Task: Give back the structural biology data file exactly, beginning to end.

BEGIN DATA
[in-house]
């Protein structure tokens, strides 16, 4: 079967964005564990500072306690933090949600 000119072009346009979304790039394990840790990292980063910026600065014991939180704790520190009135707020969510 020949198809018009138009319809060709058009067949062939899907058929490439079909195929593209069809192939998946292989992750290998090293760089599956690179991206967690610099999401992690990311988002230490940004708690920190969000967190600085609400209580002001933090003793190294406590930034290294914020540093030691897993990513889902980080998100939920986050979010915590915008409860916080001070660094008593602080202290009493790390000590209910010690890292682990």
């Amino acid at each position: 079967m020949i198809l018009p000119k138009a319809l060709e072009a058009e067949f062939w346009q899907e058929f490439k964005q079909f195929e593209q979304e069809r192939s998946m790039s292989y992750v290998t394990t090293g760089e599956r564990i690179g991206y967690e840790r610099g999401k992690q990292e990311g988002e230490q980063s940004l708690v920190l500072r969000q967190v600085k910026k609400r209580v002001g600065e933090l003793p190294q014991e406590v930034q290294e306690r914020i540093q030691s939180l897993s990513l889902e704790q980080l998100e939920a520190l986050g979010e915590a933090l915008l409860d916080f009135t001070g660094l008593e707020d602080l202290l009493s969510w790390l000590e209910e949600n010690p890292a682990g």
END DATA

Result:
[in-house]
């Protein structure tokens, strides 16, 4: 079967964005564990500072306690933090949600 000119072009346009979304790039394990840790990292980063910026600065014991939180704790520190009135707020969510 020949198809018009138009319809060709058009067949062939899907058929490439079909195929593209069809192939998946292989992750290998090293760089599956690179991206967690610099999401992690990311988002230490940004708690920190969000967190600085609400209580002001933090003793190294406590930034290294914020540093030691897993990513889902980080998100939920986050979010915590915008409860916080001070660094008593602080202290009493790390000590209910010690890292682990």
């Amino acid at each position: 079967m020949i198809l018009p000119k138009a319809l060709e072009a058009e067949f062939w346009q899907e058929f490439k964005q079909f195929e593209q979304e069809r192939s998946m790039s292989y992750v290998t394990t090293g760089e599956r564990i690179g991206y967690e840790r610099g999401k992690q990292e990311g988002e230490q980063s940004l708690v920190l500072r969000q967190v600085k910026k609400r209580v002001g600065e933090l003793p190294q014991e406590v930034q290294e306690r914020i540093q030691s939180l897993s990513l889902e704790q980080l998100e939920a520190l986050g979010e915590a933090l915008l409860d916080f009135t001070g660094l008593e707020d602080l202290l009493s969510w790390l000590e209910e949600n010690p890292a682990g």